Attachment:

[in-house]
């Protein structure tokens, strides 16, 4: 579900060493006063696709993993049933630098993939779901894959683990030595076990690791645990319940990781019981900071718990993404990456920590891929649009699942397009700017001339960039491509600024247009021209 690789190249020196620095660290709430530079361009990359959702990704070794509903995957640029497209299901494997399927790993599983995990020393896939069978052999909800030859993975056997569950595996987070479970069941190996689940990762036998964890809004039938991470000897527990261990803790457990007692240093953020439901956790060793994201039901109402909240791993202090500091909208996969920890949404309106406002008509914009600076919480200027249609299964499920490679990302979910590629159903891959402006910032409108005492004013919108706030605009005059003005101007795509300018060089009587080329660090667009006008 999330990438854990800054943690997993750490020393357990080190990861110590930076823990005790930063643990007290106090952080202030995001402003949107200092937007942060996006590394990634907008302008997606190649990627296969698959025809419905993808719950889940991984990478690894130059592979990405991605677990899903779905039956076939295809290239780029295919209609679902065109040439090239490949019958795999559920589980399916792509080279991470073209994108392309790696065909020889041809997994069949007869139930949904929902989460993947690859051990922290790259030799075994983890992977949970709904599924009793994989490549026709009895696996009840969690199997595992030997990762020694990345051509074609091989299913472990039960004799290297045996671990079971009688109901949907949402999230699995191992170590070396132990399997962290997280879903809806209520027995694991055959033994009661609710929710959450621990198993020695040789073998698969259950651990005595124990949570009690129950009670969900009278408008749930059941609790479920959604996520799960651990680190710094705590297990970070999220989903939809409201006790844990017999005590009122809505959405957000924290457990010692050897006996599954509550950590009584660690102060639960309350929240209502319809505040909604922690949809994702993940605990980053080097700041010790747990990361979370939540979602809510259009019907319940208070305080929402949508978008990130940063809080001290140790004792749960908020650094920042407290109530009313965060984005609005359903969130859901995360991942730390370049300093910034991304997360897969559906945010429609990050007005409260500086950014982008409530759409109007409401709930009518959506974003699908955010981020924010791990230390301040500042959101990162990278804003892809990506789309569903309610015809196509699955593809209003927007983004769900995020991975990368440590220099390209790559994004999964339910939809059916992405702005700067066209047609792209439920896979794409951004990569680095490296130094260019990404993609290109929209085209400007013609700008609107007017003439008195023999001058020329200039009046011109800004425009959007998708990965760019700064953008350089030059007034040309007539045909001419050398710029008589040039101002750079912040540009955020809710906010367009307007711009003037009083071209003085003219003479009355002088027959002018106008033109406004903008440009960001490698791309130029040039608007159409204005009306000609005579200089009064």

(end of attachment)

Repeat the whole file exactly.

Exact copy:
[in-house]
């Protein structure tokens, strides 16, 4: 579900060493006063696709993993049933630098993939779901894959683990030595076990690791645990319940990781019981900071718990993404990456920590891929649009699942397009700017001339960039491509600024247009021209 690789190249020196620095660290709430530079361009990359959702990704070794509903995957640029497209299901494997399927790993599983995990020393896939069978052999909800030859993975056997569950595996987070479970069941190996689940990762036998964890809004039938991470000897527990261990803790457990007692240093953020439901956790060793994201039901109402909240791993202090500091909208996969920890949404309106406002008509914009600076919480200027249609299964499920490679990302979910590629159903891959402006910032409108005492004013919108706030605009005059003005101007795509300018060089009587080329660090667009006008 999330990438854990800054943690997993750490020393357990080190990861110590930076823990005790930063643990007290106090952080202030995001402003949107200092937007942060996006590394990634907008302008997606190649990627296969698959025809419905993808719950889940991984990478690894130059592979990405991605677990899903779905039956076939295809290239780029295919209609679902065109040439090239490949019958795999559920589980399916792509080279991470073209994108392309790696065909020889041809997994069949007869139930949904929902989460993947690859051990922290790259030799075994983890992977949970709904599924009793994989490549026709009895696996009840969690199997595992030997990762020694990345051509074609091989299913472990039960004799290297045996671990079971009688109901949907949402999230699995191992170590070396132990399997962290997280879903809806209520027995694991055959033994009661609710929710959450621990198993020695040789073998698969259950651990005595124990949570009690129950009670969900009278408008749930059941609790479920959604996520799960651990680190710094705590297990970070999220989903939809409201006790844990017999005590009122809505959405957000924290457990010692050897006996599954509550950590009584660690102060639960309350929240209502319809505040909604922690949809994702993940605990980053080097700041010790747990990361979370939540979602809510259009019907319940208070305080929402949508978008990130940063809080001290140790004792749960908020650094920042407290109530009313965060984005609005359903969130859901995360991942730390370049300093910034991304997360897969559906945010429609990050007005409260500086950014982008409530759409109007409401709930009518959506974003699908955010981020924010791990230390301040500042959101990162990278804003892809990506789309569903309610015809196509699955593809209003927007983004769900995020991975990368440590220099390209790559994004999964339910939809059916992405702005700067066209047609792209439920896979794409951004990569680095490296130094260019990404993609290109929209085209400007013609700008609107007017003439008195023999001058020329200039009046011109800004425009959007998708990965760019700064953008350089030059007034040309007539045909001419050398710029008589040039101002750079912040540009955020809710906010367009307007711009003037009083071209003085003219003479009355002088027959002018106008033109406004903008440009960001490698791309130029040039608007159409204005009306000609005579200089009064």